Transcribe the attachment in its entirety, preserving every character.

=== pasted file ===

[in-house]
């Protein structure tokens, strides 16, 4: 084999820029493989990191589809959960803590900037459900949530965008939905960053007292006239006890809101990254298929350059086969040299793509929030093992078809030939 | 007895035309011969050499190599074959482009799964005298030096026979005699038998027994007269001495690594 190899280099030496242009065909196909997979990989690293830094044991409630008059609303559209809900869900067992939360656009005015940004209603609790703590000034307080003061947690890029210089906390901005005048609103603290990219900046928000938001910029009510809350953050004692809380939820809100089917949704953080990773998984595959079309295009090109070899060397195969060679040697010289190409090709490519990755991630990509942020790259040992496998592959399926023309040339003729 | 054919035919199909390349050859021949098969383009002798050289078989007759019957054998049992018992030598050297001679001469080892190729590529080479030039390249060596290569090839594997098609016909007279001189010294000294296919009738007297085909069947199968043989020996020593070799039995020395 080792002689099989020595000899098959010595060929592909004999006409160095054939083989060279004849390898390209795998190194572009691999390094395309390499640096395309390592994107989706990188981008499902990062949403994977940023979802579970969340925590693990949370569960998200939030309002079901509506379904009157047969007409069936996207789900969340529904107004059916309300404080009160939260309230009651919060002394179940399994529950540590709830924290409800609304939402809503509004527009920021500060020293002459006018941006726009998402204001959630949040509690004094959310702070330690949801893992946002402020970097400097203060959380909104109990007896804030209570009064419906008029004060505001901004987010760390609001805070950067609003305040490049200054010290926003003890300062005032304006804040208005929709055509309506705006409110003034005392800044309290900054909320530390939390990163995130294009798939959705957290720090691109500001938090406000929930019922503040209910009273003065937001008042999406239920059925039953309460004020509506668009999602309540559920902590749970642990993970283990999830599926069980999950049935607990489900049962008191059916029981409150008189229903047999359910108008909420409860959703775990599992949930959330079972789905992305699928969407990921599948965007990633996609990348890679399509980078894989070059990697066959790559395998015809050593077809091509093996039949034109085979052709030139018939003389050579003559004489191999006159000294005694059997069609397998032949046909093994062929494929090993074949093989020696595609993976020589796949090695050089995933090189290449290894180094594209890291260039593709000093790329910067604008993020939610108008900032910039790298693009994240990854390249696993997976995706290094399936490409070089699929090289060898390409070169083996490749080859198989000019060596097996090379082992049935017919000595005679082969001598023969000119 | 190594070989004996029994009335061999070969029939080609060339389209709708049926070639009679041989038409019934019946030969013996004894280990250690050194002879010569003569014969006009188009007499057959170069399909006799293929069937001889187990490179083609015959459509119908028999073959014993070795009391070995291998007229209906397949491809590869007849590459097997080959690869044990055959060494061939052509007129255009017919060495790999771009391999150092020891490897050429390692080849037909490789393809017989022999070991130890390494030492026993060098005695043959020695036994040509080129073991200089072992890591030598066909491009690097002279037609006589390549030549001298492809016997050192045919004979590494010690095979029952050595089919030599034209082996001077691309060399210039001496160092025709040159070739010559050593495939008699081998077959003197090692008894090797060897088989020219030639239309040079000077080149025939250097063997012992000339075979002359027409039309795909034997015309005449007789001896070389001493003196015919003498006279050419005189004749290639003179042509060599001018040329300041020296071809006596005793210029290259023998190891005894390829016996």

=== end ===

[in-house]
């Protein structure tokens, strides 16, 4: 084999820029493989990191589809959960803590900037459900949530965008939905960053007292006239006890809101990254298929350059086969040299793509929030093992078809030939 | 007895035309011969050499190599074959482009799964005298030096026979005699038998027994007269001495690594 190899280099030496242009065909196909997979990989690293830094044991409630008059609303559209809900869900067992939360656009005015940004209603609790703590000034307080003061947690890029210089906390901005005048609103603290990219900046928000938001910029009510809350953050004692809380939820809100089917949704953080990773998984595959079309295009090109070899060397195969060679040697010289190409090709490519990755991630990509942020790259040992496998592959399926023309040339003729 | 054919035919199909390349050859021949098969383009002798050289078989007759019957054998049992018992030598050297001679001469080892190729590529080479030039390249060596290569090839594997098609016909007279001189010294000294296919009738007297085909069947199968043989020996020593070799039995020395 080792002689099989020595000899098959010595060929592909004999006409160095054939083989060279004849390898390209795998190194572009691999390094395309390499640096395309390592994107989706990188981008499902990062949403994977940023979802579970969340925590693990949370569960998200939030309002079901509506379904009157047969007409069936996207789900969340529904107004059916309300404080009160939260309230009651919060002394179940399994529950540590709830924290409800609304939402809503509004527009920021500060020293002459006018941006726009998402204001959630949040509690004094959310702070330690949801893992946002402020970097400097203060959380909104109990007896804030209570009064419906008029004060505001901004987010760390609001805070950067609003305040490049200054010290926003003890300062005032304006804040208005929709055509309506705006409110003034005392800044309290900054909320530390939390990163995130294009798939959705957290720090691109500001938090406000929930019922503040209910009273003065937001008042999406239920059925039953309460004020509506668009999602309540559920902590749970642990993970283990999830599926069980999950049935607990489900049962008191059916029981409150008189229903047999359910108008909420409860959703775990599992949930959330079972789905992305699928969407990921599948965007990633996609990348890679399509980078894989070059990697066959790559395998015809050593077809091509093996039949034109085979052709030139018939003389050579003559004489191999006159000294005694059997069609397998032949046909093994062929494929090993074949093989020696595609993976020589796949090695050089995933090189290449290894180094594209890291260039593709000093790329910067604008993020939610108008900032910039790298693009994240990854390249696993997976995706290094399936490409070089699929090289060898390409070169083996490749080859198989000019060596097996090379082992049935017919000595005679082969001598023969000119 | 190594070989004996029994009335061999070969029939080609060339389209709708049926070639009679041989038409019934019946030969013996004894280990250690050194002879010569003569014969006009188009007499057959170069399909006799293929069937001889187990490179083609015959459509119908028999073959014993070795009391070995291998007229209906397949491809590869007849590459097997080959690869044990055959060494061939052509007129255009017919060495790999771009391999150092020891490897050429390692080849037909490789393809017989022999070991130890390494030492026993060098005695043959020695036994040509080129073991200089072992890591030598066909491009690097002279037609006589390549030549001298492809016997050192045919004979590494010690095979029952050595089919030599034209082996001077691309060399210039001496160092025709040159070739010559050593495939008699081998077959003197090692008894090797060897088989020219030639239309040079000077080149025939250097063997012992000339075979002359027409039309795909034997015309005449007789001896070389001493003196015919003498006279050419005189004749290639003179042509060599001018040329300041020296071809006596005793210029290259023998190891005894390829016996």